Pipeline safety, helicopter emergency medical service flight operations safety and emergency response to railroad hazardous materials events were recently improved with the latest implementation of eight more safety recommendations from the National Transportation Safety Board’s (NTSB) 2019-2020 Most Wanted List of Transportation Safety Improvements.
Two of the country’s largest commuter rail operators recently enhanced the safety of their systems by implementing safety recommendations on the National Transportation Safety Board’s (NTSB) 2019-2020 Most Wanted List of Transportation Safety Improvements.
The U.S. Department of Transportation (DOT) yesterday announced the publication of a Notice of Proposed Rulemaking (NPRM) to improve safety at public highway-rail grade crossings nationwide. The proposed rule would require all states and the District of Columbia to develop and implement a new or updated highway-rail grade crossing action plan no later than one year after the effective date of the final rule.
Human error caused a railroad conductor’s death during a 2018 incident in Dallas Texas, according to an accident brief released by the National Transportation Safety Board (NTSB).
The incident that occurred early in the morning of August 13 involved Dallas, Garland & Northeastern Railroad, Inc. (DGNO) a subsidiary of Genesee & Wyoming Inc. (G&W), a holding company that owns short line railroads throughout the United States.
A collision earlier this year involving two trains owned by the same company resulted in minor injuries to both engineers and the derailment of one locomotive and more than two dozen railcars.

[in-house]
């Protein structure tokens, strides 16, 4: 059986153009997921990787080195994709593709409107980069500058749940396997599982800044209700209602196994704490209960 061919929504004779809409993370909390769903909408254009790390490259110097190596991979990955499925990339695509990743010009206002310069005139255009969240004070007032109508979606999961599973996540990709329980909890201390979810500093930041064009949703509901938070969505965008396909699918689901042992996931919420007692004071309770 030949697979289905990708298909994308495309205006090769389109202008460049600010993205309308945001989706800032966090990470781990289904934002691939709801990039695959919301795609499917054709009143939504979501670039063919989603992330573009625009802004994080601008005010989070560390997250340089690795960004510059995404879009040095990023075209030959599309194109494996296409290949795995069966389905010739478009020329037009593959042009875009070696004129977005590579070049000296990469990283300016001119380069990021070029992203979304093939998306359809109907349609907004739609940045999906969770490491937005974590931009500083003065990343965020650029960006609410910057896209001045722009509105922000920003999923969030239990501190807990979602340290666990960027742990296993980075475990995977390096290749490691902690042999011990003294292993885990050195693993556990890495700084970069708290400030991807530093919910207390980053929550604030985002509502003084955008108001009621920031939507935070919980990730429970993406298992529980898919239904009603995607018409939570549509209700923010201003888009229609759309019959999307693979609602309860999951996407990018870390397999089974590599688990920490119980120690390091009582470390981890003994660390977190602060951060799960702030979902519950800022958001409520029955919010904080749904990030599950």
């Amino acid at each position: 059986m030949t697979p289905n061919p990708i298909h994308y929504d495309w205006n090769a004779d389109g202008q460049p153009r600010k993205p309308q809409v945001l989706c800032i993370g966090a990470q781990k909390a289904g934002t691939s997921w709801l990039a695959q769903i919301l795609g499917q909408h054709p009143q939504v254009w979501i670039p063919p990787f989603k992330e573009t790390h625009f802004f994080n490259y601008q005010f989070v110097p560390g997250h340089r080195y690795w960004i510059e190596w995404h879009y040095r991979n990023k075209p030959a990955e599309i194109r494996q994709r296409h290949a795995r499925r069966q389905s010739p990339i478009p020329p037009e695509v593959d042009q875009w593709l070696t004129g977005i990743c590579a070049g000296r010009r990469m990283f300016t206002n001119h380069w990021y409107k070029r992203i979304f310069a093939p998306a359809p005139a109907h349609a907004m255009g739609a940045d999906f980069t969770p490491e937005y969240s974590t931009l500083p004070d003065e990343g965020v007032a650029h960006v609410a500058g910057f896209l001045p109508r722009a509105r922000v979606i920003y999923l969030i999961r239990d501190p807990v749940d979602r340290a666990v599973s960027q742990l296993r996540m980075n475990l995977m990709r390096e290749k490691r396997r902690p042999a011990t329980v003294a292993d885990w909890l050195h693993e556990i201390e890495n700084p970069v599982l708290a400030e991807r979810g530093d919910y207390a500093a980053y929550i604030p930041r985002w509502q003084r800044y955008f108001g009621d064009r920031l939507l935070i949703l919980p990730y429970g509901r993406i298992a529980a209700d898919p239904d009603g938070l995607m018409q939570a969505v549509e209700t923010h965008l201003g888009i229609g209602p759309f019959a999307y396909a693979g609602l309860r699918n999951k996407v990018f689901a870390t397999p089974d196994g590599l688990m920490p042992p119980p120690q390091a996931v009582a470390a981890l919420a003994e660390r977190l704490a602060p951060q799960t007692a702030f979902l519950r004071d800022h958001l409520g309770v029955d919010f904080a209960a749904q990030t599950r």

The National Transportation Safety Board’s (NTSB) preliminary report into the incident reveals that a westbound CSX Transportation (CSX) freight train collided with an eastbound CSX freight train near Carey, Ohio at 5:08 a.m. on August. 12.
New York moves to revoke contractors’ licenses after worker fatalities; more OSHA violations for Dollar Tree stores and a runaway train raises concerns about air brakes. These were among the top stories featured on ISHN.com this week.
An ongoing investigation into an October 4, 2018 train collision that claimed the lives of two railroad employees has resulted in calls for greater scrutiny of train air brakes by the National Transportation Safety Board (NTSB).
That key piece of equipment was singled out in a report issued by the agency last week about the Granite Canyon, Wyoming incident.
If a federal agency can be frustrated, the National Transportation Safety Board (NTSB) is frustrated. The NTSB is commemorating a five decades old railroad tragedy today, and pointing out that the safety recommendation it made in the wake of that incident remains largely unadopted, mostly due to Congressional interference.
After investigating a 1969 train collision in Darien, Connecticut that killed four people and injured 43 others, the NTSB issued – for the first time - a recommendation related to positive train control (PTC),
The National Transportation Safety Board (NTSB) determined Tuesday that Amtrak’s and CSX Transportation’s failure to properly assess and mitigate the risk of conducting switching operations during a signal suspension, coupled with a CSX conductor’s error, led to the collision of an Amtrak train with a CSX train near Cayce, South Carolina.